College athletes are a different breed. They are set apart from others by their intense drive to succeed and their willingness to go through the pains that come from putting everything you have out on the field, track, rink, pool or turf day after day.
For many, this willingness comes from years of experience and devotion that not only developed their toughness, but also their love of the sport. Along with developing a passion for the sport, these many years of dedication have also made college athletes no stranger to injuries. Whether big or small, a sprained ankle or cut up knee, all athletes have experienced injuries. However, what is it like when an injury is so big that it forces an athlete to give up the sport that they have come to love?
Senior Patricia Norton knows this tale far too well. Norton was a center midfielder on the Keene State College Women’s Soccer team until she experienced a devastating ACL tear her junior year.
Norton explained that when she experienced the tear that would later take her out of the game for good, she was “in denial” and that she “tried to … play a couple days later.” This was not the first go-around when it came to injuries for Norton, however. She had experienced her first ACL tear only a year prior, one which she recovered from and was able to return to the field. “It was sad,” Norton said when asked about the emotions she felt when she received the news that she would not return to the sport that she loved.
“I’ve been playing since I was three, [I’ve played] for a very long time.” As crushing as Norton’s story is, it is not uncommon.
U.S.A. Today reports that 1.35 million youths are experiencing serious injuries that require emergency room visits each year. A large amount of those 1.35 million visits resulted in the injured being forced to quit their sports.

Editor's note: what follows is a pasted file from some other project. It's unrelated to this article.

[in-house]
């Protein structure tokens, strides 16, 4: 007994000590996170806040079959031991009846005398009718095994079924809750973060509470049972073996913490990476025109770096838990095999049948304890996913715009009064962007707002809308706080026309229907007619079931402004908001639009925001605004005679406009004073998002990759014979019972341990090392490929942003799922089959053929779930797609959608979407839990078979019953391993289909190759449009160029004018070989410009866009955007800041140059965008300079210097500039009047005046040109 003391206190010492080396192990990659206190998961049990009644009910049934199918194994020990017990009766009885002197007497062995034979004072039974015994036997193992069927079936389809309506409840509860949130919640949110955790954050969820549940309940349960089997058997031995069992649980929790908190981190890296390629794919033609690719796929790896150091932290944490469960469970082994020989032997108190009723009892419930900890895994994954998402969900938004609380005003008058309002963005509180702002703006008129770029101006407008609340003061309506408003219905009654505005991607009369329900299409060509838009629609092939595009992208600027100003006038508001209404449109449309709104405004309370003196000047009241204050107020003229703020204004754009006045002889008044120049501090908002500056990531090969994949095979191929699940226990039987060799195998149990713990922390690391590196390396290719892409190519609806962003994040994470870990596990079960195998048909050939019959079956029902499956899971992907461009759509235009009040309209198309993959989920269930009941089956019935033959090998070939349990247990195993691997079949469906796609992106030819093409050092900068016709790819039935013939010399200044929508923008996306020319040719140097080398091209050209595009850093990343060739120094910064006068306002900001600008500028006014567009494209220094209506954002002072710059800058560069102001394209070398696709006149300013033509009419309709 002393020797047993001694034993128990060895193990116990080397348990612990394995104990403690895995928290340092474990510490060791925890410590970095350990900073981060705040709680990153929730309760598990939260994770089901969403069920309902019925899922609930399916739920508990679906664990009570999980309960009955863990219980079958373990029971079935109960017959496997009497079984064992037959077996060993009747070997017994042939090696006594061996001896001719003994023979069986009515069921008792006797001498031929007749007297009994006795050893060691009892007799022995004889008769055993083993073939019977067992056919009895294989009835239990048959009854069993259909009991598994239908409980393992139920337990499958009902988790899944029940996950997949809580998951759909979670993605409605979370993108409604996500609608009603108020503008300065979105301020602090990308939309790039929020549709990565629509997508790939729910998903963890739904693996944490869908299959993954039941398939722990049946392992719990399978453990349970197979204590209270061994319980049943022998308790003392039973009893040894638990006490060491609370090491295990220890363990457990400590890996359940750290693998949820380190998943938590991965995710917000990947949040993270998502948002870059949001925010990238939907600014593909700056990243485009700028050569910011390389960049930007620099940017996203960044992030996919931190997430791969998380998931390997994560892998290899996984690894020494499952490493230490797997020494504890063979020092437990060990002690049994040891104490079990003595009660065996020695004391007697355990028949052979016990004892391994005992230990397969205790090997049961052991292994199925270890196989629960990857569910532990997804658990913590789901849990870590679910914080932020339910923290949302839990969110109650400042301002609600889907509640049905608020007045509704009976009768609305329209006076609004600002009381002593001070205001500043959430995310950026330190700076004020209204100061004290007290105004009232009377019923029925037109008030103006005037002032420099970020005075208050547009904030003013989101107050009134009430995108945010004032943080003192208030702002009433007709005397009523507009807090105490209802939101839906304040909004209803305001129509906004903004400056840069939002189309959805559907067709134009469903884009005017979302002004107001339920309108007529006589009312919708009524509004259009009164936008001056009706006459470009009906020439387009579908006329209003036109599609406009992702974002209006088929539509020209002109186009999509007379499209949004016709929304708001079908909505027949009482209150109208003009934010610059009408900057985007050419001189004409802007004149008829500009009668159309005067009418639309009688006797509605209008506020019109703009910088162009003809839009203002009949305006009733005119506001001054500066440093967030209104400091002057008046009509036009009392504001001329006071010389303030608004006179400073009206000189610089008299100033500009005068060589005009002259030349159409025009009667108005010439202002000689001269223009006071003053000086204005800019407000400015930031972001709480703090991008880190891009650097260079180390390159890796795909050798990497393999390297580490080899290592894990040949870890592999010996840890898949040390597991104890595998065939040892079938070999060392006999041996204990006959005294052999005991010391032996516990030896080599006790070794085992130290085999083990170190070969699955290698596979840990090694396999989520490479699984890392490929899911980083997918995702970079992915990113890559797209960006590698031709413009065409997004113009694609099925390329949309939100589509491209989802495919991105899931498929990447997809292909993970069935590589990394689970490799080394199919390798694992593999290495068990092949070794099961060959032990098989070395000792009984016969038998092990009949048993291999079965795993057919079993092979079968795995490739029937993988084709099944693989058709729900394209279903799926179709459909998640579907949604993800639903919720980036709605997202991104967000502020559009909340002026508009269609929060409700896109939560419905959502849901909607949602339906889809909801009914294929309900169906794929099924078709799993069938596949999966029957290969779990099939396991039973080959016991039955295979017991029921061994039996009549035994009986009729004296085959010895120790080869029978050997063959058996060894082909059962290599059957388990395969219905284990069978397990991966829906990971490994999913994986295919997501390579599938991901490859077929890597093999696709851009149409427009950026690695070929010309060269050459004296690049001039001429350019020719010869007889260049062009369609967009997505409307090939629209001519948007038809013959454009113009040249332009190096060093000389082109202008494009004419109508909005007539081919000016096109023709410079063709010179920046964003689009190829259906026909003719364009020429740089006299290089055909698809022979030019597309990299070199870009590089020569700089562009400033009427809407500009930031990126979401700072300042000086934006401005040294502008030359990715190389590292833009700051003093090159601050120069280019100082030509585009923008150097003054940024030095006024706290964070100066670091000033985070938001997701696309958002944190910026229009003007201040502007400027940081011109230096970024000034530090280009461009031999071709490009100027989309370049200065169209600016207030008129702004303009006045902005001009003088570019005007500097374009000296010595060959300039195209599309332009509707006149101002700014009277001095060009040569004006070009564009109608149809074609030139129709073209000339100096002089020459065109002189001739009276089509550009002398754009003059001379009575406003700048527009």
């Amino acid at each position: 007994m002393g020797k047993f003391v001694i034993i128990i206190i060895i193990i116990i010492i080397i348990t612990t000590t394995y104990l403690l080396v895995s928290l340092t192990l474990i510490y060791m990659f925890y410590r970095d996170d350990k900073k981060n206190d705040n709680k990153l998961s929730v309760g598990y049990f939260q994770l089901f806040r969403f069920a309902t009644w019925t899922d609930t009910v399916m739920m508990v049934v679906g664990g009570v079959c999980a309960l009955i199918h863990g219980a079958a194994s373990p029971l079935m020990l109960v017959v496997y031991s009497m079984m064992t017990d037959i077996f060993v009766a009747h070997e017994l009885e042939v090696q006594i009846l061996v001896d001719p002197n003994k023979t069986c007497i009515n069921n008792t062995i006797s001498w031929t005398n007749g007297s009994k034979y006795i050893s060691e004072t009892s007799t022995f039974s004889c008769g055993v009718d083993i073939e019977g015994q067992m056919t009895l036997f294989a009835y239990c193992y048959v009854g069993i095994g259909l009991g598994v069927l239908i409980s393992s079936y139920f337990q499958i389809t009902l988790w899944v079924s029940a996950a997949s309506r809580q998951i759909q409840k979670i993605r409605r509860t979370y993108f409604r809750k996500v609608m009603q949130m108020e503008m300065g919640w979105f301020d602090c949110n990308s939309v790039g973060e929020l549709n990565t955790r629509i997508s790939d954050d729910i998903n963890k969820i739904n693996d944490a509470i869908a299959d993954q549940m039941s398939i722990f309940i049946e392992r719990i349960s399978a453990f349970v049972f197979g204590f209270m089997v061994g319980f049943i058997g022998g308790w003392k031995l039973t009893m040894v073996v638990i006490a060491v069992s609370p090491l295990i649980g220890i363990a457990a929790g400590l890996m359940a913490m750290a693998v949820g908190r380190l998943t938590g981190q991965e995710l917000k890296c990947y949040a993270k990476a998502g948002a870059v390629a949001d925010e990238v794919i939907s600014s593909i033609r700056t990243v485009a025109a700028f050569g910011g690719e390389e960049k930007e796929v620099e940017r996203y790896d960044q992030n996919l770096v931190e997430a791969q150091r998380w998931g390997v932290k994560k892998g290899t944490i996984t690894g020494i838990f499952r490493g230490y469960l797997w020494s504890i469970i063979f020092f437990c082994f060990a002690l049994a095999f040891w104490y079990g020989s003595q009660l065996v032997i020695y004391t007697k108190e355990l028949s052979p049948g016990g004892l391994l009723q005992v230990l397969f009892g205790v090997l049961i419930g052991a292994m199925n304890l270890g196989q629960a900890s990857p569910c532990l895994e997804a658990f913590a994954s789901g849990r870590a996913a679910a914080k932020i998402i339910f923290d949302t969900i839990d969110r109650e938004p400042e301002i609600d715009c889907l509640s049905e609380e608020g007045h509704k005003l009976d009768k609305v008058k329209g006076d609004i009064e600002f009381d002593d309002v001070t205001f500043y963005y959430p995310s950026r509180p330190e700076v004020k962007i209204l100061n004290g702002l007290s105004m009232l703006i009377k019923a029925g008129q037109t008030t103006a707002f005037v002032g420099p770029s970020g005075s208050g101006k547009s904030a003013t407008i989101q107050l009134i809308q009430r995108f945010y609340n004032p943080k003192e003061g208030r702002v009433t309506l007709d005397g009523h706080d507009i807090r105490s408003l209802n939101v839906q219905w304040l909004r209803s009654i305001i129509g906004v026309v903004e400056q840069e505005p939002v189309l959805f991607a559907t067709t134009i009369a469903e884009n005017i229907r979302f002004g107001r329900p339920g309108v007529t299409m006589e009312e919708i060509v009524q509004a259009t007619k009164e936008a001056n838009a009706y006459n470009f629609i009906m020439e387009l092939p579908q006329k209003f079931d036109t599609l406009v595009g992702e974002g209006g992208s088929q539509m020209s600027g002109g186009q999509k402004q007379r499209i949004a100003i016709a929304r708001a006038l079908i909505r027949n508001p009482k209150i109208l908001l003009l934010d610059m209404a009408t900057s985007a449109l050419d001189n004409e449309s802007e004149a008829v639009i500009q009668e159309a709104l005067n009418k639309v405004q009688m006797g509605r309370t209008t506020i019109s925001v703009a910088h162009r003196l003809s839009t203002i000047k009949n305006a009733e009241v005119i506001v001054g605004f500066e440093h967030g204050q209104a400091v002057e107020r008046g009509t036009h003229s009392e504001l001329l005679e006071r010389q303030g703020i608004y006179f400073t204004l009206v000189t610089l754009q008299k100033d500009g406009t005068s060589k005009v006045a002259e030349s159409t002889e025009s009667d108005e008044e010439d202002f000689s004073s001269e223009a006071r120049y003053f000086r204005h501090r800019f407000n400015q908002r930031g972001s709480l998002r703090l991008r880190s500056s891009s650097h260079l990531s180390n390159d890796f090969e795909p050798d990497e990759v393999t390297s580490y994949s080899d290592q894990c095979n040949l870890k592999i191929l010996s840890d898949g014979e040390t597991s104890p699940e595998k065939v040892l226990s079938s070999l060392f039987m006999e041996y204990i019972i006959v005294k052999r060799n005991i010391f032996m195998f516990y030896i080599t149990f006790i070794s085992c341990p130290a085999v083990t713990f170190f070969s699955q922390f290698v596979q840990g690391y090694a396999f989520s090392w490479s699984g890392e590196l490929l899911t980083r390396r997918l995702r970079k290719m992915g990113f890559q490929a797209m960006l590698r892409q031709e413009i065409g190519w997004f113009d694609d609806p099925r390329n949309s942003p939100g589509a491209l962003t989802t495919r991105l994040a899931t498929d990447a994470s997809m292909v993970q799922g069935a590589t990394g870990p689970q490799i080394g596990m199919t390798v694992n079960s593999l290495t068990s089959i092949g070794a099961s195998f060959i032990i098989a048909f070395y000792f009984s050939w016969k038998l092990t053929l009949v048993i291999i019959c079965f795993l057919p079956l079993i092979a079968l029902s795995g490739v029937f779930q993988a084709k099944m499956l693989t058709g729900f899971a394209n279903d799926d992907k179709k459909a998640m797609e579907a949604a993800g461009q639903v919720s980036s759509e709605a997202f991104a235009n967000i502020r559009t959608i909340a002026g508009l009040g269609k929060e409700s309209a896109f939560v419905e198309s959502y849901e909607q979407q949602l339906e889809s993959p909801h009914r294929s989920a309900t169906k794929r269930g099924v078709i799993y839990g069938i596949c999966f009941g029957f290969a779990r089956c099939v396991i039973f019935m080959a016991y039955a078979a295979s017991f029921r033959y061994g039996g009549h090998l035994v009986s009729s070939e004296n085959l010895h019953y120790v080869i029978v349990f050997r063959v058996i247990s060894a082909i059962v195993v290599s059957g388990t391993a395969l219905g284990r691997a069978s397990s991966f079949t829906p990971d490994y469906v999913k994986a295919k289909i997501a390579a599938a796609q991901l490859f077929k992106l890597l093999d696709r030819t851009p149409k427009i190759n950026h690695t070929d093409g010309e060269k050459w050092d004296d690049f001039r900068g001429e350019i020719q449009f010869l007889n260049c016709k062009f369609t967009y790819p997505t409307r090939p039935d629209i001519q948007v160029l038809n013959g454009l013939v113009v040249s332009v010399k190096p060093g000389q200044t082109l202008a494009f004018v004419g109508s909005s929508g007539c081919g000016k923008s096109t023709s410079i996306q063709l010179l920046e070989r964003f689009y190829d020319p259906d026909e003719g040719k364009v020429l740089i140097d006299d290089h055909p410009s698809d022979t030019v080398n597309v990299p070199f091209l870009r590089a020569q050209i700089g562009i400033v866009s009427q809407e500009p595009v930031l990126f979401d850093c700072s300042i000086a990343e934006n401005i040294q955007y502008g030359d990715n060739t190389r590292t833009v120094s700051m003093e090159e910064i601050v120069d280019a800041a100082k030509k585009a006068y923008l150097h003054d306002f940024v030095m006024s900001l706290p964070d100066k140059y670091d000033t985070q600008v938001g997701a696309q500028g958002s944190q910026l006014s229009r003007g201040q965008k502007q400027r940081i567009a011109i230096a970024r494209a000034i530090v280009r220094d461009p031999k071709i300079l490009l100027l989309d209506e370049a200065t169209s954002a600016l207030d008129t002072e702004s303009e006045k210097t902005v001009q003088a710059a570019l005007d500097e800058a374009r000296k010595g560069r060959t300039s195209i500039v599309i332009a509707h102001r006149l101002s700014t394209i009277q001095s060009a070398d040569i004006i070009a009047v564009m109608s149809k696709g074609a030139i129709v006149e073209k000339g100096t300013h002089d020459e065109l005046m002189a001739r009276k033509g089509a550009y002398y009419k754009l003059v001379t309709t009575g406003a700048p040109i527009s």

Even on the Keene State College campus, Norton is far from the only one to experience a situation like this.
Keene State alumna Alexandria Papadimoulis struggled with consistent injuries during her career on the track and field team. It started her junior year with a strained hamstring and tight IT band, and then led into senior year where only more problems arose. Although her injuries never forced her to give up on track, it limited her greatly.
“It’s the worst feeling in the world when you train for something even when you’re injured and your body just fights against you,” Papadimoulis responded when asked about her experience when it came to struggling with her injuries.
“It sucks being told you can’t do something you love doing,” said Papadimoulis.
Norton and Papadimoulis, as well as many other Keene State Owls, had to sacrifice the sports they loved due to unfortunate injuries, something no one should ever have to do.
Claire Boughton can be contacted